As you head up the tundra valley, you may see some animals moving about. We cautiously approached them using small hills as a barrier to conceal our approach. The animals turned out to be Bighorn Sheep and there was a substantial group of them numbering over a dozen. Among them were several young sheep – at least three of which we were able to obtain a nice photo of. It turns out our caution was unwarranted. Probably because of the heavy and regular human traffic in this area climbing Mt. Lindsey, these sheep had become tolerant of humans and allowed us to approach rather closely. So we snapped numerous shots and then continued on our way.
Continue on the trail for Mt. Lindsey which will lead to a low point on the ridge that connects Mt. Lindsey and the Iron Nipple. Turn north and follow a much more faint trail toward Iron Nipple which will appear to offer a substantial barrier to making it to Huerfano Peak. Not to worry. Iron Nipple is not that difficult if you want to scramble to this unranked summit, (a little 3rd class work), or you can bypass the cliff barriers by dropping 175 feet on the east side of the ridge below the cliffs of Iron Nipple, then contour back up through fairly difficult talus back to the ridge and continue up the ridge NE. After a little more elevation gain, some tundra re-appears to make the route easier, but the final stretch to the summit has more rubble. From the summit, it is possible to continue north to Pt. 13,470 and Pt. 13,555. This ridge section offers 3rd class scrambling opportunities. A link to a report is posted below. Otherwise, return by the same route from whence you came. Roach offers a more detailed way to stay closer to the ridge at Iron Nipple that involves some elevation loss as well, but not as much. The route does not exceed Class 2+. For descent, it's best to return as you came and enjoy the splendid scenery.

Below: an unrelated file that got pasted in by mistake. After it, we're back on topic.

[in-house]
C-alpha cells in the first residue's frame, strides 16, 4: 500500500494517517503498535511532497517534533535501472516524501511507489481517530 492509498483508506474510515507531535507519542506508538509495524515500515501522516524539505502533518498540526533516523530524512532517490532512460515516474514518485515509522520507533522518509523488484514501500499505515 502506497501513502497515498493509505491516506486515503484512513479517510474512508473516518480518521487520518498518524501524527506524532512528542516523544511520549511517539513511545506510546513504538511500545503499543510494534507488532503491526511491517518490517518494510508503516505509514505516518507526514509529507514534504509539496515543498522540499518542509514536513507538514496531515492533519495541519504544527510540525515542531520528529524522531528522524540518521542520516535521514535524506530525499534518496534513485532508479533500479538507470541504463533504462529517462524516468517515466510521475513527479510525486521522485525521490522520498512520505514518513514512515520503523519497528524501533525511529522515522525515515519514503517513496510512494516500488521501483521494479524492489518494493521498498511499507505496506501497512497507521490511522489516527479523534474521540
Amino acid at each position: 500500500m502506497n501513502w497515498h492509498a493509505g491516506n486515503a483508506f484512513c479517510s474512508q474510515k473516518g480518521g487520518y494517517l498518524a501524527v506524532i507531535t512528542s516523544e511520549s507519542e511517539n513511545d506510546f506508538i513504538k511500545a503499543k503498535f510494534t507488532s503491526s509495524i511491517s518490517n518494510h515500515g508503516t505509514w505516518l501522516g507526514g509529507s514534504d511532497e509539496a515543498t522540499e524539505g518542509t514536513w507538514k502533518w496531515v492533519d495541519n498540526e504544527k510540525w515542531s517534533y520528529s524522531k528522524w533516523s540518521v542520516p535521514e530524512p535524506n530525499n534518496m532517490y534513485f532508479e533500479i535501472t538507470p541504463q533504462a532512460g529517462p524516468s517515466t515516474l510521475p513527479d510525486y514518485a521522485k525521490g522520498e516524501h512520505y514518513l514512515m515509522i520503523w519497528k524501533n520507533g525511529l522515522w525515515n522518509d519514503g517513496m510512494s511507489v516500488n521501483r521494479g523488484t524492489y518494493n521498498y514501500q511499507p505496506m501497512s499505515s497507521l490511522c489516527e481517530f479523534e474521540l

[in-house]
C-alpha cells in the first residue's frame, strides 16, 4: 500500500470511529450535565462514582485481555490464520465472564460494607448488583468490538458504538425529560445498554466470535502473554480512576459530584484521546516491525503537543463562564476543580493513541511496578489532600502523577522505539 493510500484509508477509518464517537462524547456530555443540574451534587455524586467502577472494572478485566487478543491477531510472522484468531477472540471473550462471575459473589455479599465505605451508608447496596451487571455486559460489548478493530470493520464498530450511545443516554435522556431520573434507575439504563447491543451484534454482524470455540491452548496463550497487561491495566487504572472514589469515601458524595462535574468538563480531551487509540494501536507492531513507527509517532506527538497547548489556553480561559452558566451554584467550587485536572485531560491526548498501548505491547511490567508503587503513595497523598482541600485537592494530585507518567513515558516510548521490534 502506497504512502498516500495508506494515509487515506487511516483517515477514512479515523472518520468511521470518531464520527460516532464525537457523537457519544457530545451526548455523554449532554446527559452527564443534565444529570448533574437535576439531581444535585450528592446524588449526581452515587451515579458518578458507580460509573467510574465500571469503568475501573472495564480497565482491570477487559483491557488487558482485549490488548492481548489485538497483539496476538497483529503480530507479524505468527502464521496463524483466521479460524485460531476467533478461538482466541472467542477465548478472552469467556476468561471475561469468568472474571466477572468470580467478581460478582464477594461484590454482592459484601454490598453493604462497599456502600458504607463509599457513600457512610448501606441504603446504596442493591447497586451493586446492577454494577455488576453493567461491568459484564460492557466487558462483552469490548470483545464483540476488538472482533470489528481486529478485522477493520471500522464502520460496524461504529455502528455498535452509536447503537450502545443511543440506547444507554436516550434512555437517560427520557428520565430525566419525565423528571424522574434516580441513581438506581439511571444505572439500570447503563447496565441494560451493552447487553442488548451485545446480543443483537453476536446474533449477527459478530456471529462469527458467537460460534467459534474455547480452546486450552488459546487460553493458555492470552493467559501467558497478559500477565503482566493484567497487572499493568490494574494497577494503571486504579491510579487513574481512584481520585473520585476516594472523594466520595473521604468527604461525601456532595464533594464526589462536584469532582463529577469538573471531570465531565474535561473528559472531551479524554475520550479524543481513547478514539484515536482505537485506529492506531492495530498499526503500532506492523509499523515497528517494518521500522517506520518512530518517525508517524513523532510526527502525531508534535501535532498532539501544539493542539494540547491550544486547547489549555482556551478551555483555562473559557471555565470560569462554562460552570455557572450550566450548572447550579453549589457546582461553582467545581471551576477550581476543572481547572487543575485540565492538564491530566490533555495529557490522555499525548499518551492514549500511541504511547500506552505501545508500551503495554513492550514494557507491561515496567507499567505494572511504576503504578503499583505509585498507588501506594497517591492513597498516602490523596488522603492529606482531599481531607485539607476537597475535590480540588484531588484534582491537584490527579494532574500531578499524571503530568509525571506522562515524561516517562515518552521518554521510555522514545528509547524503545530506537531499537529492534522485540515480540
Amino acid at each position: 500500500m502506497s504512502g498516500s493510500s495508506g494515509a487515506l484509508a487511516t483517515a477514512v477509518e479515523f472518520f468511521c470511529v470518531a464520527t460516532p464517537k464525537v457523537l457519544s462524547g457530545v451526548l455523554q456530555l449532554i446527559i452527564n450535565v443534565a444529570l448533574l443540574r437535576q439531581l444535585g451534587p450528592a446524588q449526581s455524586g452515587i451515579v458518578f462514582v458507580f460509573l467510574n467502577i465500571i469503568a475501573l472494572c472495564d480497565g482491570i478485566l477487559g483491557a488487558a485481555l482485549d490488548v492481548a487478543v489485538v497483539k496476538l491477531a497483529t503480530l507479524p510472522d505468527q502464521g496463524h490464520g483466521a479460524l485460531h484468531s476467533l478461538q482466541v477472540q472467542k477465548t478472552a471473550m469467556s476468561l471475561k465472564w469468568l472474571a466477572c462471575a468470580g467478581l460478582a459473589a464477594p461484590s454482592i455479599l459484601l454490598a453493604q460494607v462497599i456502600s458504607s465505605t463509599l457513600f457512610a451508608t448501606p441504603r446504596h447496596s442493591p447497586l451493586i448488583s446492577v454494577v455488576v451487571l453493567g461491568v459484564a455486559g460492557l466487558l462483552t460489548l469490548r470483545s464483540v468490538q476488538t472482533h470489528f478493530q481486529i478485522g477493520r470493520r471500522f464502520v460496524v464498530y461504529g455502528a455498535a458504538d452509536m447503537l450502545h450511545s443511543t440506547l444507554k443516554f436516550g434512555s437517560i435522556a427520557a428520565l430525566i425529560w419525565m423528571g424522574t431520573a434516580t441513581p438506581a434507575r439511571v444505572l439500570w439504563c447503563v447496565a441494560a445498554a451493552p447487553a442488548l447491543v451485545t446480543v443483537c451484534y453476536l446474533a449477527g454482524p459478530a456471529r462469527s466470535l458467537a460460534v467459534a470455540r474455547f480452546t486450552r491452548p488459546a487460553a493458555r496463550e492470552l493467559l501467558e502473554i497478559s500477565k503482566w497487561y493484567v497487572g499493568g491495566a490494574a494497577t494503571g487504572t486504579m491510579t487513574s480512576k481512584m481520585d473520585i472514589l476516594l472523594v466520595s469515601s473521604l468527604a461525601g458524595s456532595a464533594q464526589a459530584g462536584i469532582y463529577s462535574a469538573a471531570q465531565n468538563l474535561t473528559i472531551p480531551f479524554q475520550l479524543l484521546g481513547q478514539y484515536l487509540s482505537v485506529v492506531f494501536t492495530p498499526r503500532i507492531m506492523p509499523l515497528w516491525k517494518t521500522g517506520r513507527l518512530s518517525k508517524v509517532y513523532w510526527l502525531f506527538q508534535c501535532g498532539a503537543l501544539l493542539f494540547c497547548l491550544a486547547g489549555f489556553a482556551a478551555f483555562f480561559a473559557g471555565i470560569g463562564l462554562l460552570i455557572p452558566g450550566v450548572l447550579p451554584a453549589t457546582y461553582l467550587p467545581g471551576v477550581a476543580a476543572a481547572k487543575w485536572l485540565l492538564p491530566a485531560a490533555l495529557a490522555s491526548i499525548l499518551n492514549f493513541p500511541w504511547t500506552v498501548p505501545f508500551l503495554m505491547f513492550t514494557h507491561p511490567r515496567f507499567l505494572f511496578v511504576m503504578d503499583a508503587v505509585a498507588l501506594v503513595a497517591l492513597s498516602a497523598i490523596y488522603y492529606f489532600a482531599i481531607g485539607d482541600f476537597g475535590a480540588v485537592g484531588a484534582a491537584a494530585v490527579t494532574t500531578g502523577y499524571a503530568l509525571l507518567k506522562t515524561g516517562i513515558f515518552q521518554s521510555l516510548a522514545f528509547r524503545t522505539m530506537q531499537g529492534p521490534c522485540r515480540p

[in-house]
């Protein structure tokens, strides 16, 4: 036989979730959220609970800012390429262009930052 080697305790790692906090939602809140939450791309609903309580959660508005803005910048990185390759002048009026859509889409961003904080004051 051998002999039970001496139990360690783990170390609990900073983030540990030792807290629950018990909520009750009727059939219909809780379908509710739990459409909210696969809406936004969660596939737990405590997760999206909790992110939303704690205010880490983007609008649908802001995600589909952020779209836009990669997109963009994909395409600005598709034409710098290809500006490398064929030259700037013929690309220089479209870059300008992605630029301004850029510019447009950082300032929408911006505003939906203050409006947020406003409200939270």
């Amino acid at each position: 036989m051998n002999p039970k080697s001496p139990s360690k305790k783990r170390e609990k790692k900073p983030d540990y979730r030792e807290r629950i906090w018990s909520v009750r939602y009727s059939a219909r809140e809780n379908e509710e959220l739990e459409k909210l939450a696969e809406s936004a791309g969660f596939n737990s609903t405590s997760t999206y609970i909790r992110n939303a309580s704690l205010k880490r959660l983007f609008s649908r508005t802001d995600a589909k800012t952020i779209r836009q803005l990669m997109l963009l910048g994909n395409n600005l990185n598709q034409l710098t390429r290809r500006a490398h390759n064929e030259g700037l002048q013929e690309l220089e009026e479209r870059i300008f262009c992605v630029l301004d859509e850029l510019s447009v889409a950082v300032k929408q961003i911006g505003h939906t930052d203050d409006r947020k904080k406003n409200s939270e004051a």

Links to other information, routes & trip reports for this peak that may be helpful.
Mountain Handbook ›